The Wari civilization was spread over a vast area of rain forests and highlands. In a time when news traveled at the speed of a llama, such distinct and distant geography could easily have fractured the Wari civilization into competing locales.
Instead, the researchers argue, these festive gatherings (aided by the promise of beer) strengthened social capital enough to maintain a healthy national unity. This helped the Wari civilization last from 600 to 1100 CE, an impressive run for a historic civilization.
Bringing people together (since 10,000 BCE)
A Mesopotamian cylinder seal shows people drinking beer through long reed straws. Image source: Metropolitan Museum of Art.
Of course, the Wari weren't the first civilization to use beer to reaffirm bonds and maintain their social fabric. Returning to the Fertile Crescent, Sumerians regarded beer as a hallmark of their civilization.
The Sumerian Epic of Gilgamesh tells of the adventures of the titular hero and his friend Enkidu. Enkidu beings as a savage living in the wilderness, but a young woman introduces him to the ways of civilization. That orientation begins with food and beer:
"They placed food in front of him,
They placed beer in front of him,
Enkidu knew nothing about eating bread for food,
And of drinking beer he had not been taught.
The young woman spoke Enkidu, saying:
"Eat the food, Enkidu, it is the way one lives.
Drink the beer, as is the custom of the land."
Enkidu ate the food until he was sated,
He drank the beer — seven jugs! — and became expansive
and sang with joy.
He was elated and his face glowed.
He splashed his shaggy body with water
and rubbed himself with oil, and turned into a human."
Tom Standage, who recounts this scene in his History of the World in 6 Glasses, writes: "The Mesopotamians regarded the consumption of bread and beer as one of the things that distinguished them from savages and made them fully human." Such civilized staples not only demarcated their orderly life from that of hunter-gatherers, they also served a key role in their culture's unifying mythology.
Furthermore, Standage notes, Sumerian iconography often shows two people sipping from waist-high jars through reed straws. The earliest beers were consumed in a similar fashion because technological limitations prevented baking individual cups or filtering the beverage. But the Sumerians had the pottery skills to make such cups and filter the dregs. That they kept the tradition suggests that they valued the camaraderie brought by the experience, a sign of communal hospitality and kinship.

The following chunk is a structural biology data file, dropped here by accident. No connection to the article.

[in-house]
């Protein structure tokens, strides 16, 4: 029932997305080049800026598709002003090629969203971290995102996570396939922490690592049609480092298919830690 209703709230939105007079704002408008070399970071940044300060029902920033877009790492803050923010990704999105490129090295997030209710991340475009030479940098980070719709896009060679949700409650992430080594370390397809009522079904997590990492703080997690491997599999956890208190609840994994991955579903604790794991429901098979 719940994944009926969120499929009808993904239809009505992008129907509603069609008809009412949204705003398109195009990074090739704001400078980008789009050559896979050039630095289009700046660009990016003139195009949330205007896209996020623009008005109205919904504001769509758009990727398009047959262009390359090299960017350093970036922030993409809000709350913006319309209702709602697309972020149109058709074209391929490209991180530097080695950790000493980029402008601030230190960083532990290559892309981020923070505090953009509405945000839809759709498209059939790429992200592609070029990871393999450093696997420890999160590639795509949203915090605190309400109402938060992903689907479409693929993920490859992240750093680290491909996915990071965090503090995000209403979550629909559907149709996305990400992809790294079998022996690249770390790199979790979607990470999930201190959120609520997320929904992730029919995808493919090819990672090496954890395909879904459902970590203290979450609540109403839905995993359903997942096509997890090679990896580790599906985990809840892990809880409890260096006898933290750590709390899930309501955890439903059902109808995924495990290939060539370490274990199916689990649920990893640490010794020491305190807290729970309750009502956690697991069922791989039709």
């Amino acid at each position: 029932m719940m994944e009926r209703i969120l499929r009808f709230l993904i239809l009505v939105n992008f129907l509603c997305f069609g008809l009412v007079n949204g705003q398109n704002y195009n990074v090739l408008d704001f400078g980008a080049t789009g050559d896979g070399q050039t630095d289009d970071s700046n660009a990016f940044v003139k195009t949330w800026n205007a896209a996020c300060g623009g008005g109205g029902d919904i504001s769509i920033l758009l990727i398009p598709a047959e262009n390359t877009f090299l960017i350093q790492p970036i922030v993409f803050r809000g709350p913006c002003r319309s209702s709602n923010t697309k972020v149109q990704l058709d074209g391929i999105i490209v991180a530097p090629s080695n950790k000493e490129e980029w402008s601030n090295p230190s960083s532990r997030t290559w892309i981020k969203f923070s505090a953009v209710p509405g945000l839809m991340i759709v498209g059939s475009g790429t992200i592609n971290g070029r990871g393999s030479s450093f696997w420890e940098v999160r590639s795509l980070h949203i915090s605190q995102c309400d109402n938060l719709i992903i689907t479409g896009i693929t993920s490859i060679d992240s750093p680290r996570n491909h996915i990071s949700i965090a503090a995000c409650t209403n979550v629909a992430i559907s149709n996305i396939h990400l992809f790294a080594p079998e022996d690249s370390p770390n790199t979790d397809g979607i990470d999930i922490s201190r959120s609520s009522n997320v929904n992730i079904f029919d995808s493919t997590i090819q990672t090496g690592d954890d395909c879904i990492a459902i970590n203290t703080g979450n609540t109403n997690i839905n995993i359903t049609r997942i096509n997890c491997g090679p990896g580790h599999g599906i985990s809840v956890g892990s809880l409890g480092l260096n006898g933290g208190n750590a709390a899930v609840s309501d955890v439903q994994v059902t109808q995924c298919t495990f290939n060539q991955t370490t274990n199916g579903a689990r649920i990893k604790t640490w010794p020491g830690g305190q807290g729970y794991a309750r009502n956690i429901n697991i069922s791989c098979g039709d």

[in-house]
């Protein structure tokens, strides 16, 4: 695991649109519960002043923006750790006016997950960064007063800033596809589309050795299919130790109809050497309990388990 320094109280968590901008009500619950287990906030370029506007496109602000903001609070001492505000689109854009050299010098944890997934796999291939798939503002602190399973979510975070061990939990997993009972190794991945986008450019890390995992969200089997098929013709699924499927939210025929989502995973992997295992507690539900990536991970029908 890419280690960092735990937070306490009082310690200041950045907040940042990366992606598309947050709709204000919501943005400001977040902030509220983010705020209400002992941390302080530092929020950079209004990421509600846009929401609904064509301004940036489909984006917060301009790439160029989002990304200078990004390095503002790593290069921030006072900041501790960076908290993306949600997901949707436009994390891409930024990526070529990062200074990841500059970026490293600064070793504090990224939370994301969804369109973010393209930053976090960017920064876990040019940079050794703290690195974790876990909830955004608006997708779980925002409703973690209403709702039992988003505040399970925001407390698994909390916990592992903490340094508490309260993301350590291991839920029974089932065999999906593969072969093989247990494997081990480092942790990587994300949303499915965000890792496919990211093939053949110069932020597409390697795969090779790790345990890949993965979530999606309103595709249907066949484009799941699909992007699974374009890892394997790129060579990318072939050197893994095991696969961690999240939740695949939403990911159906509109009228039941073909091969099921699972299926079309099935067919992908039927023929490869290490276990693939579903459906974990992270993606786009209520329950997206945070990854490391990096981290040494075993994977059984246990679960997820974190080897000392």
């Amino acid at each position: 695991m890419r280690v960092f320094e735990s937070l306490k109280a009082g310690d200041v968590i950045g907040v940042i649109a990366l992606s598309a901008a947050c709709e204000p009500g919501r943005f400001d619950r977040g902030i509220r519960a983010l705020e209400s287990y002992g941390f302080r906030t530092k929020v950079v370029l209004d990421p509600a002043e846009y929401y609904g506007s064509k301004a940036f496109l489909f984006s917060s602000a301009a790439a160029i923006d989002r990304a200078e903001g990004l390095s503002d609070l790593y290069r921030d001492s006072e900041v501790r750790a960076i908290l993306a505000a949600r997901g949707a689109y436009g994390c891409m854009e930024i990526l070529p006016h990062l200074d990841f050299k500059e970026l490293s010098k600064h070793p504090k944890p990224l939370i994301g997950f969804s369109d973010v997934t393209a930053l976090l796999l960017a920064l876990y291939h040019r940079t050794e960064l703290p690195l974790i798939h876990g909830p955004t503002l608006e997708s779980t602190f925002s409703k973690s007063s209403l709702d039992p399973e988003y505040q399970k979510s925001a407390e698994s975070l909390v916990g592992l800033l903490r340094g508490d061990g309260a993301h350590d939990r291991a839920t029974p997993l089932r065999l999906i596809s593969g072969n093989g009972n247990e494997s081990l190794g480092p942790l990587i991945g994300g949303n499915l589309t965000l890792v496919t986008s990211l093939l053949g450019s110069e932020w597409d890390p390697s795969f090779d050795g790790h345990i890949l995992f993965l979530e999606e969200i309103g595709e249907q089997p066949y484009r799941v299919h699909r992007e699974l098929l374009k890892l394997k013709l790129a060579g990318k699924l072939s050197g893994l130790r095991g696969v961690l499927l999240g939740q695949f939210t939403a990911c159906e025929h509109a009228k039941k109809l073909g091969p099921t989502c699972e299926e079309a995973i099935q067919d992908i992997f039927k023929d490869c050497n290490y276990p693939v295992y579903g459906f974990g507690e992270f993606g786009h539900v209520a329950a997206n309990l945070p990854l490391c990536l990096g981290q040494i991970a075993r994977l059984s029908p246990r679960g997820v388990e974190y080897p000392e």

The ancient Greek's similarly used alcohol as a means of maintaining social and political relationships — though their drink of choice was wine.
During symposiums, upper-class Greek men would gather for a night of drinking, entertainment, and social bonding. In Alcohol: A history, Rod Phillips notes that symposiums were serious affairs where art, politics, and philosophy were discussed throughout the night and could serve as rites of passage for young men. (Though, music, drinking games, and sex with prostitutes may also be found on the itinerary.)
Of course, we can amass social capital without resorting to alcohol, which has been known to damage social relationships as much as improve them.
In the 17th century, London's coffeehouses stimulated the minds of thinkers with their caffeine-laden drinks, but also served as social hubs. Unlike the examples we've explored already, these coffeehouses brought together people of different backgrounds and expertise, unifying them in their pursuit of ideas and truths. Thus, coffeehouses can be seen as the nurseries of the Enlightenment.
Relearning ancient lessons
The Field Museum archaeologists hope their research can help remind us the importance social institutions and cultural practices have in creating our common bonds, whether such institutions are BYOB or not.
"This research is important because it helps us understand how institutions create the binds that tie together people from very diverse constituencies and very different backgrounds," Williams said. "Without them, large political entities begin to fragment and break up into much smaller things. Brexit is an example of this fragmentation in the European Union today. We need to understand the social constructs that underpin these unifying features if we want to be able to maintain political unity in society."
So, grab a beer or coffee or tea, spend some time together, and raise a glass. Just try not focus too much on whether your friend ordered Budweiser's swill or an overpriced, virtue-signaling microbrew IPA.